10.3 Positive Externalities

New Jersey is the most densely populated state in the country, lying along the northeastern corridor, an area of almost continuous development stretching from Washington, D.C., to Boston. Yet a drive through New Jersey reveals a surprising feature: acre upon acre of farmland, growing everything from corn to pumpkins to the famous Jersey tomatoes. This situation is no accident: starting in 1961, New Jerseyans have voted in a series of measures that subsidize farmers to permanently preserve their farmland rather than sell it to developers. By 2013, the Green Acres Program, administered by the state, had preserved over 640,000 acres of open space.


Why have New Jersey citizens voted to raise their own taxes to subsidize the preservation of farmland? Because they believe that preserved farmland in an already heavily developed state provides external benefits, such as natural beauty, access to fresh food, and the conservation of wild bird populations. In addition, preservation alleviates the external costs that come with more development, such as pressure on roads, water supplies, and municipal services—and, inevitably, more pollution.

In this section we’ll explore the topics of external benefits and positive externalities. They are, in many ways, the mirror images of external costs and negative externalities. Left to its own, the market will produce too little of a good (in this case, preserved New Jersey farmland) that confers external benefits on others. But society as a whole is better off when policies are adopted that increase the supply of such a good.

Preserved Farmland: An External Benefit

Preserved farmland yields both benefits and costs to society. In the absence of government intervention, the farmer who wants to sell his land incurs all the costs of preservation—namely, the forgone profit to be made from selling the farmland to a developer. But the benefits of preserved farmland accrue not to the farmer but to neighboring residents, who have no right to influence how the farmland is disposed of.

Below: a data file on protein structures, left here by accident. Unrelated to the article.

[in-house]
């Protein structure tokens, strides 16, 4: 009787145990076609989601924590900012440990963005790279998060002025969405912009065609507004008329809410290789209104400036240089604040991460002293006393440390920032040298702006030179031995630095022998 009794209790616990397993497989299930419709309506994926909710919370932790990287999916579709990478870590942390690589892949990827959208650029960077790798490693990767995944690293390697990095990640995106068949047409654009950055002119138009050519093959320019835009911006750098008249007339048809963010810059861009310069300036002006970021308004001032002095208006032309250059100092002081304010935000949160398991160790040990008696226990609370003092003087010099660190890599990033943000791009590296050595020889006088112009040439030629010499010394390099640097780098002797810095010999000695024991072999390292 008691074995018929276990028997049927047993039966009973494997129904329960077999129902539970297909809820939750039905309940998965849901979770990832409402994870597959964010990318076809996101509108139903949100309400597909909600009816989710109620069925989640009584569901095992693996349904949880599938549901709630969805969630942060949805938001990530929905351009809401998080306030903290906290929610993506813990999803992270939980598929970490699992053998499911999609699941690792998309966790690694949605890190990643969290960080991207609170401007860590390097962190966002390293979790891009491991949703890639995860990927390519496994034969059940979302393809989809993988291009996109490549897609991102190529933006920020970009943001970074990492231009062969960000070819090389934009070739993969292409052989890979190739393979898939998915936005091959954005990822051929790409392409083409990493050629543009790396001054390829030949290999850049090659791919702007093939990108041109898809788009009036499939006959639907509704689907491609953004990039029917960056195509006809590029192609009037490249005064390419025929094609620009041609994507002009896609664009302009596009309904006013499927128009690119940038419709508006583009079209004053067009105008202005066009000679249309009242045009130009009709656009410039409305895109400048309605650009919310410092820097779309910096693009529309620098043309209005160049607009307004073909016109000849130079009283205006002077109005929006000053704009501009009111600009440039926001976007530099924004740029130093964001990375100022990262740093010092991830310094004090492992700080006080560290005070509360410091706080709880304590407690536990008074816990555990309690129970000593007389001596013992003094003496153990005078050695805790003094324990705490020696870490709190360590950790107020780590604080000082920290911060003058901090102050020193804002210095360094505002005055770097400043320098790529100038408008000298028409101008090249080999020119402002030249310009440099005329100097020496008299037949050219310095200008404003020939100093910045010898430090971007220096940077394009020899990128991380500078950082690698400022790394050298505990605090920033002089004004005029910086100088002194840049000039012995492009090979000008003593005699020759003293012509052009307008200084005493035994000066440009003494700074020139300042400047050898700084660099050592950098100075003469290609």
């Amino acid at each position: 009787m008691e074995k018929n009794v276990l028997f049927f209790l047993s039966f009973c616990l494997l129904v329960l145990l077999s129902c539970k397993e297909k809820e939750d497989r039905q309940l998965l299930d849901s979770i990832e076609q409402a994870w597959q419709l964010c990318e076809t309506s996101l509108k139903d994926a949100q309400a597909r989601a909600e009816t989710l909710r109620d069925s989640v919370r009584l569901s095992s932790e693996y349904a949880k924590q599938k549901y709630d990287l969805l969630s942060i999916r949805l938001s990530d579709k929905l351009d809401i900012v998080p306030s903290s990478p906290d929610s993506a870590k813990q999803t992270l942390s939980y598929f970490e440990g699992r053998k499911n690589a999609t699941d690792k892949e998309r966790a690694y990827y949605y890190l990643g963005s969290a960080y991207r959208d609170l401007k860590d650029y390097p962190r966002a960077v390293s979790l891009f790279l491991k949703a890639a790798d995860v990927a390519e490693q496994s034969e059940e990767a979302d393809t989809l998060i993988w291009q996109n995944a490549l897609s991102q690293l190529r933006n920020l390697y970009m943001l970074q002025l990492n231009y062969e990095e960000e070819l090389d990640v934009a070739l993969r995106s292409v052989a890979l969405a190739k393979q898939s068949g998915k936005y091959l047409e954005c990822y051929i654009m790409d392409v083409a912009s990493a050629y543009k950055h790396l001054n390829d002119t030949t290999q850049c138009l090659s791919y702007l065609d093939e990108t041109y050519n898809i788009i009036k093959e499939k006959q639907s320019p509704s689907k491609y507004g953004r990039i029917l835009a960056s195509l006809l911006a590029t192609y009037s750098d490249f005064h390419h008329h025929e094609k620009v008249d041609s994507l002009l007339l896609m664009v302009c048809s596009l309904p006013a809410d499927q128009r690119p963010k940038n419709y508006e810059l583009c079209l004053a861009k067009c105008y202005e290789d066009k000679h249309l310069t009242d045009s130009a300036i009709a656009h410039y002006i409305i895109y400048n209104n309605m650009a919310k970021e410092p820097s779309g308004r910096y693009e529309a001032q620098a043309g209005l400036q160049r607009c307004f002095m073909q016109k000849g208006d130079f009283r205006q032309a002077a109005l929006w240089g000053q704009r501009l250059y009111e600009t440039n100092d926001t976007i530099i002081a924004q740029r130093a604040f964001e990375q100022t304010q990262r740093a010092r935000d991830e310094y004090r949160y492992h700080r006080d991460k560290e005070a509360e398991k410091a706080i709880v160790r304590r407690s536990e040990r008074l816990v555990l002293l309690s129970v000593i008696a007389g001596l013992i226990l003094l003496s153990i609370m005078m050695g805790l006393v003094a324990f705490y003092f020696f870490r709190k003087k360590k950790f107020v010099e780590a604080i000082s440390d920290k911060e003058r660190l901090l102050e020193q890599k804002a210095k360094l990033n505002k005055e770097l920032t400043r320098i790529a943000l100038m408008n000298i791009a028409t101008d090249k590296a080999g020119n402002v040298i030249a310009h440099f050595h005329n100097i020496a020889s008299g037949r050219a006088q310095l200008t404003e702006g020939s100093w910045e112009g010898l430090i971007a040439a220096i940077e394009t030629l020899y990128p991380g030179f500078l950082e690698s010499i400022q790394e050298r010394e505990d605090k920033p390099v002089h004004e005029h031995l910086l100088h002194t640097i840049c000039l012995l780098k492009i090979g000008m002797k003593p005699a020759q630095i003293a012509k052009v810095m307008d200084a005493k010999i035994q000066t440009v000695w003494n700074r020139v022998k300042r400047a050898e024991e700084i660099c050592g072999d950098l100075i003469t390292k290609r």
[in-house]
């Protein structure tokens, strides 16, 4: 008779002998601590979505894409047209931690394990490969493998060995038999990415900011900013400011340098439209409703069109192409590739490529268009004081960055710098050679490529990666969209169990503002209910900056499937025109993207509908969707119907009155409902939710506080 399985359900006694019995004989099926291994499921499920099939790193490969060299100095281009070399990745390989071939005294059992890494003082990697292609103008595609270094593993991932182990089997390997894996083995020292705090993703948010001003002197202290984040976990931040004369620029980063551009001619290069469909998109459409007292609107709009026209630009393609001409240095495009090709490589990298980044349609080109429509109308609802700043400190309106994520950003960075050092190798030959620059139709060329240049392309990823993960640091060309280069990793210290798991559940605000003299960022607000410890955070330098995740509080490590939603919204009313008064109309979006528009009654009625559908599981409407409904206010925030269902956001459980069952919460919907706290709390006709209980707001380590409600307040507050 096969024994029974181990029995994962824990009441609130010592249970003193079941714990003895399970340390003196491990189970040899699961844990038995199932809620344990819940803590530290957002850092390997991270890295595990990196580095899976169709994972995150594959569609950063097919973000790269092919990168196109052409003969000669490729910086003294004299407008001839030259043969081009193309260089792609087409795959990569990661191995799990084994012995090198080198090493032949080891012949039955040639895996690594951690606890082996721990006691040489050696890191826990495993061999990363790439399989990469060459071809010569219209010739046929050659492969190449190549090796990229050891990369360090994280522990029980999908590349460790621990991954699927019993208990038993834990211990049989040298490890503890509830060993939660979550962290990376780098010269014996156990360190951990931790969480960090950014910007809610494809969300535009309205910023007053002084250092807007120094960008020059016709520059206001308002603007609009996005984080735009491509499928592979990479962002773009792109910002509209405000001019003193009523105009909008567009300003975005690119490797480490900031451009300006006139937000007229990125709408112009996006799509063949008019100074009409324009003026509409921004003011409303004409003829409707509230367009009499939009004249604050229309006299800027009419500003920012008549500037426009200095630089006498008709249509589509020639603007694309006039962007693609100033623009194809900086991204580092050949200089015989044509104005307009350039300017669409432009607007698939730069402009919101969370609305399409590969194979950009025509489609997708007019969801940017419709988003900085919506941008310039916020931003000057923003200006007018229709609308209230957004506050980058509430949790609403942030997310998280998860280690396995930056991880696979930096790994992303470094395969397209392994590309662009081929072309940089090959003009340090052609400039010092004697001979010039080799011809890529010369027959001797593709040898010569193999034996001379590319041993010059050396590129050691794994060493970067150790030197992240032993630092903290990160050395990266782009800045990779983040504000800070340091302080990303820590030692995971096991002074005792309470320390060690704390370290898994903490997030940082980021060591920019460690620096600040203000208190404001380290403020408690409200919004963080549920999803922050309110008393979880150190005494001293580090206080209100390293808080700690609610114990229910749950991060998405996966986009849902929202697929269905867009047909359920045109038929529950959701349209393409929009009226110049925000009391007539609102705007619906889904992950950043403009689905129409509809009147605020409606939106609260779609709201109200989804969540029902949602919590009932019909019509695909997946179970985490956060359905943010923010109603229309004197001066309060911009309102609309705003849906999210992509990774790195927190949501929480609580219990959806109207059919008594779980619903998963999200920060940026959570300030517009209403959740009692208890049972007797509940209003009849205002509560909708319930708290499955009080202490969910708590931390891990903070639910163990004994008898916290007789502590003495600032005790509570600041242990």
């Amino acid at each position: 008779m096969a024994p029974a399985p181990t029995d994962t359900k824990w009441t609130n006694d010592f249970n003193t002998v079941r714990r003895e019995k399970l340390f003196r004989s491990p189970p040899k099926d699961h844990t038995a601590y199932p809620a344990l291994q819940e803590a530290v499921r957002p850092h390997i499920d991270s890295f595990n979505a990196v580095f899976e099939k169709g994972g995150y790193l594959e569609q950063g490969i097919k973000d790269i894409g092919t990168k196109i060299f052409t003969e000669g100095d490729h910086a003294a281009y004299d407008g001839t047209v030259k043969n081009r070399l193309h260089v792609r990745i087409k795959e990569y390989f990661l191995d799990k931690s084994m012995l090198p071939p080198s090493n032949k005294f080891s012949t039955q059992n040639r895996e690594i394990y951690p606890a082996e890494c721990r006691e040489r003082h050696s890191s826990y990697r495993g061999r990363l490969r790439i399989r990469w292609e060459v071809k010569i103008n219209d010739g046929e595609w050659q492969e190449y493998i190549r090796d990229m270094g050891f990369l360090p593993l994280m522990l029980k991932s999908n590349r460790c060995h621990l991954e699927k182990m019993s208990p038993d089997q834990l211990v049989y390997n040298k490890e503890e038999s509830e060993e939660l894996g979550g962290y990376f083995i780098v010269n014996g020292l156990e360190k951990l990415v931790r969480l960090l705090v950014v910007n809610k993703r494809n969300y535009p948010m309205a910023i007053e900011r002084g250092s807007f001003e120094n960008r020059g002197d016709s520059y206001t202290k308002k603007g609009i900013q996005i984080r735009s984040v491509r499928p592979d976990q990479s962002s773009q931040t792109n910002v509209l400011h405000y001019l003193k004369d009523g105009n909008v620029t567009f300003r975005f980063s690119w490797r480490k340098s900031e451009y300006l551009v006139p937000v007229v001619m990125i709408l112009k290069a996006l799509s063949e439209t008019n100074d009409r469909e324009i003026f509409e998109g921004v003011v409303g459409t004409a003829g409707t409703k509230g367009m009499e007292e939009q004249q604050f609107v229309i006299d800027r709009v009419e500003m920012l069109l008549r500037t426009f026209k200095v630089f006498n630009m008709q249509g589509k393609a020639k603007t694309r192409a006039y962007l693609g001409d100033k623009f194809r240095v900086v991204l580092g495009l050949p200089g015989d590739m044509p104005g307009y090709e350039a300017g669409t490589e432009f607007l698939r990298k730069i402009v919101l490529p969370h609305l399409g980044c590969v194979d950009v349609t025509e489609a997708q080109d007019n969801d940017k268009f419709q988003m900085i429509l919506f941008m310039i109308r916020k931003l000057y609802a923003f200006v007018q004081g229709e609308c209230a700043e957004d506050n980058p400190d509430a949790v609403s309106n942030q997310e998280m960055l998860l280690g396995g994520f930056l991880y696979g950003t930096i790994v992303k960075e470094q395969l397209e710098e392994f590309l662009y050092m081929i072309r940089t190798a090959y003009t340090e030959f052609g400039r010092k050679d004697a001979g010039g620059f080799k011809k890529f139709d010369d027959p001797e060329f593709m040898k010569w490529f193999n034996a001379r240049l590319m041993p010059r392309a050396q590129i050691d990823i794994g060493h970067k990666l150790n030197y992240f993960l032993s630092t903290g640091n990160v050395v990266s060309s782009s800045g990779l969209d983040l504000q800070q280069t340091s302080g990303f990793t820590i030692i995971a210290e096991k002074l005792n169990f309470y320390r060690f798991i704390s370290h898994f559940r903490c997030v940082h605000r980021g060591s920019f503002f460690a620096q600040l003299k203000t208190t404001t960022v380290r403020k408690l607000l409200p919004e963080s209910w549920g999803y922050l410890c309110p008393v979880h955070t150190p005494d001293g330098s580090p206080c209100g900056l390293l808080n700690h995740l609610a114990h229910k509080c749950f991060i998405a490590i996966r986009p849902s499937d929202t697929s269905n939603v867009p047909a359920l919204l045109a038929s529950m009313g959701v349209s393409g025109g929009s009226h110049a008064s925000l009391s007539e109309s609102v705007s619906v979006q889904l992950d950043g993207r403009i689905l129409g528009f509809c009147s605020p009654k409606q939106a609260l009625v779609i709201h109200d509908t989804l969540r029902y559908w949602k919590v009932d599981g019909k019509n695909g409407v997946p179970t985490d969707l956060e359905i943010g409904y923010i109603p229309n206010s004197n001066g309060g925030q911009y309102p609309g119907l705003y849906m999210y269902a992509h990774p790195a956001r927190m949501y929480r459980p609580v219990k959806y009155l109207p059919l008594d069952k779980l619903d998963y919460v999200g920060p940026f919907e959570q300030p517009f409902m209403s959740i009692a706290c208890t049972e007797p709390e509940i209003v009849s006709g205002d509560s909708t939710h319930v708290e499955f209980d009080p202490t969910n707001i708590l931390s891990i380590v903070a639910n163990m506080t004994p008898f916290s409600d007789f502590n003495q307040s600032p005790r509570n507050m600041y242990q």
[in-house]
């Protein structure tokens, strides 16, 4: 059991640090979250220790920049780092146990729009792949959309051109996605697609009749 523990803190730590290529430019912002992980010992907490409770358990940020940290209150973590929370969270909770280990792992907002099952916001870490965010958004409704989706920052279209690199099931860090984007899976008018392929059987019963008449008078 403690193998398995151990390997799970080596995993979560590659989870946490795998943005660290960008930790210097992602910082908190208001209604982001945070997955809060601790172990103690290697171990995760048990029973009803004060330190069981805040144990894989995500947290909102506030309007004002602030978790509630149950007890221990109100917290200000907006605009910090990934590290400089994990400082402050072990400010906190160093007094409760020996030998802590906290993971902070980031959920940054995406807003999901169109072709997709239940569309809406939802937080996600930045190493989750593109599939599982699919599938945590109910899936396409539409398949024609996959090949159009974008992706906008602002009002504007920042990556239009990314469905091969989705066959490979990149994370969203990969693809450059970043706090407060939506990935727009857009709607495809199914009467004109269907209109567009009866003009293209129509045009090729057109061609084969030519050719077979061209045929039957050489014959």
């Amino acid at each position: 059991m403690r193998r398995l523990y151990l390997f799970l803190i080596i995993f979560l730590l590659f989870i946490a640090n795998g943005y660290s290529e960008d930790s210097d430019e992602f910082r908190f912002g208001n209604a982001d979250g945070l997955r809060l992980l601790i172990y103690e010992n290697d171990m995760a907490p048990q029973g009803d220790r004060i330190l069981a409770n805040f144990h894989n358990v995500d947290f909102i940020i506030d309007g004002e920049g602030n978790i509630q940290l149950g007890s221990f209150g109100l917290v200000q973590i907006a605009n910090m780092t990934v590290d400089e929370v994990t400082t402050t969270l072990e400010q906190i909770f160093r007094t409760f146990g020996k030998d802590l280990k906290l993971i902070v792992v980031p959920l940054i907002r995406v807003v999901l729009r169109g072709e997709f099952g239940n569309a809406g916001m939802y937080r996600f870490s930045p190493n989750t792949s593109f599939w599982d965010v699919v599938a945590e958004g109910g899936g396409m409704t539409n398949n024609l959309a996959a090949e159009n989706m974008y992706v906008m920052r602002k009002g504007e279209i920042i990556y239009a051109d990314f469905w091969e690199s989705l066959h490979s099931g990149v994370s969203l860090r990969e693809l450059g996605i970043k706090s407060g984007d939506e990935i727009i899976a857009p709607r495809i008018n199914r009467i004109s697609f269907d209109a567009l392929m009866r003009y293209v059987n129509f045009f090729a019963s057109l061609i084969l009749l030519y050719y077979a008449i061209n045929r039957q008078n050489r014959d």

Figure 10-4 illustrates society’s problem. The marginal social cost of preserved farmland, shown by the MSC curve, is the additional cost imposed on society by an additional acre of such farmland. This represents the forgone profits that would have accrued to farmers if they had sold their land to developers. The line is upward sloping because when very few acres are preserved and there is plenty of land available for development, the profit that could be made from selling an acre to a developer is small. But as the number of preserved acres increases and few are left for development, the amount a developer is willing to pay for them, and therefore the forgone profit, increases as well.

Figure 10.4: FIGURE 10-4 Why a Market Economy Preserves Too Little Farmland
Figure 10.4: Without government intervention, the quantity of preserved farmland will be zero, the level at which the marginal social cost of preservation is zero. This is an inefficiently low quantity of preserved farmland: the marginal social benefit is $20,000, but the marginal social cost is zero. An optimal Pigouvian subsidy of $10,000, the value of the marginal social benefit of preservation when it equals the marginal social cost, can move the market to the socially optimal level of preservation, QOPT.


The MSB curve represents the marginal social benefit of preserved farmland. It is the additional benefit that accrues to society—in this case, the farmer’s neighbors—when an additional acre of farmland is preserved. The curve is downward sloping because as more farmland is preserved, the benefit to society of preserving another acre falls.

As Figure 10-4 shows, the socially optimal point, O, occurs when the marginal social cost and the marginal social benefit are equalized—here, at a price of $10,000 per acre. At the socially optimal point, QOPT acres of farmland are preserved.